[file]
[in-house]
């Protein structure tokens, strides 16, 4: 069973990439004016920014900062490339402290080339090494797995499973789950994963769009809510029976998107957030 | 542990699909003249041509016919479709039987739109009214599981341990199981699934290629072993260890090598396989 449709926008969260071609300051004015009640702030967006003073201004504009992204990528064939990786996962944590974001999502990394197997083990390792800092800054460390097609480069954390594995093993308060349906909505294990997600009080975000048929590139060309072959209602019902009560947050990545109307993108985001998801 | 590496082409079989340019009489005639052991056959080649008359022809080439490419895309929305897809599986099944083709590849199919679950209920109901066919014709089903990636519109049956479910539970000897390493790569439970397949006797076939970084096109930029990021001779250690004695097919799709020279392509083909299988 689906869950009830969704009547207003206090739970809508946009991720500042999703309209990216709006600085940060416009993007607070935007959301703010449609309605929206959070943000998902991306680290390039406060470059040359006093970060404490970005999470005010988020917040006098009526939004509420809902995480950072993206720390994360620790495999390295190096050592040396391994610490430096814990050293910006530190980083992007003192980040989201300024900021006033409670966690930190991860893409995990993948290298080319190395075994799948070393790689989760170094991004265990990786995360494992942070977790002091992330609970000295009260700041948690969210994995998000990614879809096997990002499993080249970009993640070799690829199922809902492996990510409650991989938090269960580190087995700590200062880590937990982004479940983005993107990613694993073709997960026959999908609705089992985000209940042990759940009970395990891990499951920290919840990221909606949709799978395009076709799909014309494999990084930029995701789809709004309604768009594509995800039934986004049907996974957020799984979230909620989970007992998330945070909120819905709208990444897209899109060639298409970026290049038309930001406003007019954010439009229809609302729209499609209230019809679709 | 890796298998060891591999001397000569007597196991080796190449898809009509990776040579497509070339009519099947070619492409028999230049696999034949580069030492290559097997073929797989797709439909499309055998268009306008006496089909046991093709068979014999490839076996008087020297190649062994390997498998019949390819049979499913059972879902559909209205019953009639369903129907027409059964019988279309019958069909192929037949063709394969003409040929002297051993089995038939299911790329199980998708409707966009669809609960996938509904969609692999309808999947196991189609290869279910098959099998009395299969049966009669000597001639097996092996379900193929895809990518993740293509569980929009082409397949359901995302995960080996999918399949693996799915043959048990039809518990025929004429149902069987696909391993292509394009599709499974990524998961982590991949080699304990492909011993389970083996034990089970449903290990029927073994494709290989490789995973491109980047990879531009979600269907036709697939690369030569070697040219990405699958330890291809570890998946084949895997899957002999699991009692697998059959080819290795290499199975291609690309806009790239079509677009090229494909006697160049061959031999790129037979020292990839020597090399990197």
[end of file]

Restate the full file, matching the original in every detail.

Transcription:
[in-house]
């Protein structure tokens, strides 16, 4: 069973990439004016920014900062490339402290080339090494797995499973789950994963769009809510029976998107957030 | 542990699909003249041509016919479709039987739109009214599981341990199981699934290629072993260890090598396989 449709926008969260071609300051004015009640702030967006003073201004504009992204990528064939990786996962944590974001999502990394197997083990390792800092800054460390097609480069954390594995093993308060349906909505294990997600009080975000048929590139060309072959209602019902009560947050990545109307993108985001998801 | 590496082409079989340019009489005639052991056959080649008359022809080439490419895309929305897809599986099944083709590849199919679950209920109901066919014709089903990636519109049956479910539970000897390493790569439970397949006797076939970084096109930029990021001779250690004695097919799709020279392509083909299988 689906869950009830969704009547207003206090739970809508946009991720500042999703309209990216709006600085940060416009993007607070935007959301703010449609309605929206959070943000998902991306680290390039406060470059040359006093970060404490970005999470005010988020917040006098009526939004509420809902995480950072993206720390994360620790495999390295190096050592040396391994610490430096814990050293910006530190980083992007003192980040989201300024900021006033409670966690930190991860893409995990993948290298080319190395075994799948070393790689989760170094991004265990990786995360494992942070977790002091992330609970000295009260700041948690969210994995998000990614879809096997990002499993080249970009993640070799690829199922809902492996990510409650991989938090269960580190087995700590200062880590937990982004479940983005993107990613694993073709997960026959999908609705089992985000209940042990759940009970395990891990499951920290919840990221909606949709799978395009076709799909014309494999990084930029995701789809709004309604768009594509995800039934986004049907996974957020799984979230909620989970007992998330945070909120819905709208990444897209899109060639298409970026290049038309930001406003007019954010439009229809609302729209499609209230019809679709 | 890796298998060891591999001397000569007597196991080796190449898809009509990776040579497509070339009519099947070619492409028999230049696999034949580069030492290559097997073929797989797709439909499309055998268009306008006496089909046991093709068979014999490839076996008087020297190649062994390997498998019949390819049979499913059972879902559909209205019953009639369903129907027409059964019988279309019958069909192929037949063709394969003409040929002297051993089995038939299911790329199980998708409707966009669809609960996938509904969609692999309808999947196991189609290869279910098959099998009395299969049966009669000597001639097996092996379900193929895809990518993740293509569980929009082409397949359901995302995960080996999918399949693996799915043959048990039809518990025929004429149902069987696909391993292509394009599709499974990524998961982590991949080699304990492909011993389970083996034990089970449903290990029927073994494709290989490789995973491109980047990879531009979600269907036709697939690369030569070697040219990405699958330890291809570890998946084949895997899957002999699991009692697998059959080819290795290499199975291609690309806009790239079509677009090229494909006697160049061959031999790129037979020292990839020597090399990197």